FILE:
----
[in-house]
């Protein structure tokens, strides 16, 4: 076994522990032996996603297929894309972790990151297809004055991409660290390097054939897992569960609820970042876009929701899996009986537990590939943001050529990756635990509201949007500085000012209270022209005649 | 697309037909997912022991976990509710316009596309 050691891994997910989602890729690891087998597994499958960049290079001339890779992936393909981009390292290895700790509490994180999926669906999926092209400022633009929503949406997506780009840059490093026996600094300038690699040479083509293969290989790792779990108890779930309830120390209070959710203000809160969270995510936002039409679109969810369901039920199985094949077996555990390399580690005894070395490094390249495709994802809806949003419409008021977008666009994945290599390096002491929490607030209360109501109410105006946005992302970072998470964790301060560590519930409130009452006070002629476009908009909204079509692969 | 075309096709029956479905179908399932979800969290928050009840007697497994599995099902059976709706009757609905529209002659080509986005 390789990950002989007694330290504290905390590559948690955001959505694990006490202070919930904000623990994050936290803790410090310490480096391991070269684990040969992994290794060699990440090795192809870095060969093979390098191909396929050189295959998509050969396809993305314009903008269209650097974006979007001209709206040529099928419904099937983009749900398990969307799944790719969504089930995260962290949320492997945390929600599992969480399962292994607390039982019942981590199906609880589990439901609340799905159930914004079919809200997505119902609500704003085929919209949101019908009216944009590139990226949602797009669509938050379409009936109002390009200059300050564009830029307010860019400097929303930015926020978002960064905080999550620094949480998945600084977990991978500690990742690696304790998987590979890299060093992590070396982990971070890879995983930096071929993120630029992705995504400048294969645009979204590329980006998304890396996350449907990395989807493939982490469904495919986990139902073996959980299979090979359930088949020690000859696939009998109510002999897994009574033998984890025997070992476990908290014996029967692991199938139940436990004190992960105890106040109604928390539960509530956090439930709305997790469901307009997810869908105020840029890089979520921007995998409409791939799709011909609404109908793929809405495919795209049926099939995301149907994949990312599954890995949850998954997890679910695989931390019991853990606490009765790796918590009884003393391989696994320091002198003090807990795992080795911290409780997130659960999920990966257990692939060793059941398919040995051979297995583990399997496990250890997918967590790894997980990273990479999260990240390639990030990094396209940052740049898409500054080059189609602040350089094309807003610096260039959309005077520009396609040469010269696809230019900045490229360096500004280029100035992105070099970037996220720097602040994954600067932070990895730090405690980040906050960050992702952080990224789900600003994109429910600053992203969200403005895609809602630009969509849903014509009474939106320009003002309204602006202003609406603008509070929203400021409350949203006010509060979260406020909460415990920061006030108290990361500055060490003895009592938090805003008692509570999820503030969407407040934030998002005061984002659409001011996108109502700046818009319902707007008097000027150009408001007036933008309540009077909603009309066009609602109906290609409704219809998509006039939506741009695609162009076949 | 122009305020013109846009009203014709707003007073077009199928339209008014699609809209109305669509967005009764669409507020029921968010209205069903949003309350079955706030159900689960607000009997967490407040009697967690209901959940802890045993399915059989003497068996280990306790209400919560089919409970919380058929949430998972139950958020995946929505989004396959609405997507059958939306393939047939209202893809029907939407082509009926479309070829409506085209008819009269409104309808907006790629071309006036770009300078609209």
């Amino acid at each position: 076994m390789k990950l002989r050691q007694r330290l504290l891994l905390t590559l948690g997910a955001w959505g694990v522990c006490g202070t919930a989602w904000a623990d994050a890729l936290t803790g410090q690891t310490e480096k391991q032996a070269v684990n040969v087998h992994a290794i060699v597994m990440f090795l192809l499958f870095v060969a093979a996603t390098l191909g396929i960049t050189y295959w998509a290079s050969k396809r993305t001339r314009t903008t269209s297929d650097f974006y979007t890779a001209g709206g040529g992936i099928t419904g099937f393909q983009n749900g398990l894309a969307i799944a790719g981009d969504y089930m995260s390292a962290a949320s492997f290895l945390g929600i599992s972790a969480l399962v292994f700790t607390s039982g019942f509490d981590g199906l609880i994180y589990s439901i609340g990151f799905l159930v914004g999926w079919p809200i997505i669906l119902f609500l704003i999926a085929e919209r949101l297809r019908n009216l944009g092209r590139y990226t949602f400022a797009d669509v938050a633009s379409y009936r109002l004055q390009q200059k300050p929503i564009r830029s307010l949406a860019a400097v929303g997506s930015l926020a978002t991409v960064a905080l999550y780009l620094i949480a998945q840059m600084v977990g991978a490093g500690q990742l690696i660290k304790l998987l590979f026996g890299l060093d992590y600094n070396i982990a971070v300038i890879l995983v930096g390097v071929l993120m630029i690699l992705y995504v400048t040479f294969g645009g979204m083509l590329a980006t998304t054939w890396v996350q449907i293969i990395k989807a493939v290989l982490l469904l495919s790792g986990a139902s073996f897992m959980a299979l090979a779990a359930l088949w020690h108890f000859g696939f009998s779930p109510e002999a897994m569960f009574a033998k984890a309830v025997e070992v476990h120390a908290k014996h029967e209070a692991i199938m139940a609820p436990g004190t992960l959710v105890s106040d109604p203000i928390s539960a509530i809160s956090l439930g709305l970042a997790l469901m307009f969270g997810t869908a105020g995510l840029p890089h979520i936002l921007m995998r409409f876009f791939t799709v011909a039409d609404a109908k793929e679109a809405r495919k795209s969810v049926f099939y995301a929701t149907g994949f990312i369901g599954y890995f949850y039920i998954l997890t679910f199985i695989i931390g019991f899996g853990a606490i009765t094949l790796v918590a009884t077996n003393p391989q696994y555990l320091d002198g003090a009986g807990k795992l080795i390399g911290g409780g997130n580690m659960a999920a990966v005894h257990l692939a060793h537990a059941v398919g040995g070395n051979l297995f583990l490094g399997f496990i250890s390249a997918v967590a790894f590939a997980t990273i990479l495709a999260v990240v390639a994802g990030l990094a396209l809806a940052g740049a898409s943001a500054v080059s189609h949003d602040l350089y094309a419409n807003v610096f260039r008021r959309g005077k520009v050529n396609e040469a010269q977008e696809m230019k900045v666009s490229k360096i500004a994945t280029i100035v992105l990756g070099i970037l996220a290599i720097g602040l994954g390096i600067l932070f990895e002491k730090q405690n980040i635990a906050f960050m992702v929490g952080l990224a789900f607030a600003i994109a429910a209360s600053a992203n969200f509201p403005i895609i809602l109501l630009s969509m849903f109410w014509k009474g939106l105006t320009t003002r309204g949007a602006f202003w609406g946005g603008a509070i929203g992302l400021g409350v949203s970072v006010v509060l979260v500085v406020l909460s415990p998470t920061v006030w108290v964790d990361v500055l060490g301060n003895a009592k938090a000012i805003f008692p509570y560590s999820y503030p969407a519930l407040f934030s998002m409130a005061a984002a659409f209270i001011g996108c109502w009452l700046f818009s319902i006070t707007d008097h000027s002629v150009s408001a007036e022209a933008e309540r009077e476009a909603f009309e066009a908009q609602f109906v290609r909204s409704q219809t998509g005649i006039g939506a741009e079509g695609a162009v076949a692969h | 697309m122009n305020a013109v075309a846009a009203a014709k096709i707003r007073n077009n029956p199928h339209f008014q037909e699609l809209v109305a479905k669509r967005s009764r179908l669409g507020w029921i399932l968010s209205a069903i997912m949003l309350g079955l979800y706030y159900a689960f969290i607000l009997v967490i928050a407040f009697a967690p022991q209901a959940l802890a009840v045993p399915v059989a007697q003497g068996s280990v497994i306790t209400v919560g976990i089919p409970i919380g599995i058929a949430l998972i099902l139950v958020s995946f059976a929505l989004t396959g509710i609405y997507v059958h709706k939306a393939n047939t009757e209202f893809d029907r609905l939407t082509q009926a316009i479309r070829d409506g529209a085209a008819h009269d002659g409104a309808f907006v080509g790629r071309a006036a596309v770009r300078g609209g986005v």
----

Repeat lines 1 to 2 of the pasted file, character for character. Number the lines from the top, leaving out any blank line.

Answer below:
[in-house]
């Protein structure tokens, strides 16, 4: 076994522990032996996603297929894309972790990151297809004055991409660290390097054939897992569960609820970042876009929701899996009986537990590939943001050529990756635990509201949007500085000012209270022209005649 | 697309037909997912022991976990509710316009596309 050691891994997910989602890729690891087998597994499958960049290079001339890779992936393909981009390292290895700790509490994180999926669906999926092209400022633009929503949406997506780009840059490093026996600094300038690699040479083509293969290989790792779990108890779930309830120390209070959710203000809160969270995510936002039409679109969810369901039920199985094949077996555990390399580690005894070395490094390249495709994802809806949003419409008021977008666009994945290599390096002491929490607030209360109501109410105006946005992302970072998470964790301060560590519930409130009452006070002629476009908009909204079509692969 | 075309096709029956479905179908399932979800969290928050009840007697497994599995099902059976709706009757609905529209002659080509986005 390789990950002989007694330290504290905390590559948690955001959505694990006490202070919930904000623990994050936290803790410090310490480096391991070269684990040969992994290794060699990440090795192809870095060969093979390098191909396929050189295959998509050969396809993305314009903008269209650097974006979007001209709206040529099928419904099937983009749900398990969307799944790719969504089930995260962290949320492997945390929600599992969480399962292994607390039982019942981590199906609880589990439901609340799905159930914004079919809200997505119902609500704003085929919209949101019908009216944009590139990226949602797009669509938050379409009936109002390009200059300050564009830029307010860019400097929303930015926020978002960064905080999550620094949480998945600084977990991978500690990742690696304790998987590979890299060093992590070396982990971070890879995983930096071929993120630029992705995504400048294969645009979204590329980006998304890396996350449907990395989807493939982490469904495919986990139902073996959980299979090979359930088949020690000859696939009998109510002999897994009574033998984890025997070992476990908290014996029967692991199938139940436990004190992960105890106040109604928390539960509530956090439930709305997790469901307009997810869908105020840029890089979520921007995998409409791939799709011909609404109908793929809405495919795209049926099939995301149907994949990312599954890995949850998954997890679910695989931390019991853990606490009765790796918590009884003393391989696994320091002198003090807990795992080795911290409780997130659960999920990966257990692939060793059941398919040995051979297995583990399997496990250890997918967590790894997980990273990479999260990240390639990030990094396209940052740049898409500054080059189609602040350089094309807003610096260039959309005077520009396609040469010269696809230019900045490229360096500004280029100035992105070099970037996220720097602040994954600067932070990895730090405690980040906050960050992702952080990224789900600003994109429910600053992203969200403005895609809602630009969509849903014509009474939106320009003002309204602006202003609406603008509070929203400021409350949203006010509060979260406020909460415990920061006030108290990361500055060490003895009592938090805003008692509570999820503030969407407040934030998002005061984002659409001011996108109502700046818009319902707007008097000027150009408001007036933008309540009077909603009309066009609602109906290609409704219809998509006039939506741009695609162009076949 | 122009305020013109846009009203014709707003007073077009199928339209008014699609809209109305669509967005009764669409507020029921968010209205069903949003309350079955706030159900689960607000009997967490407040009697967690209901959940802890045993399915059989003497068996280990306790209400919560089919409970919380058929949430998972139950958020995946929505989004396959609405997507059958939306393939047939209202893809029907939407082509009926479309070829409506085209008819009269409104309808907006790629071309006036770009300078609209």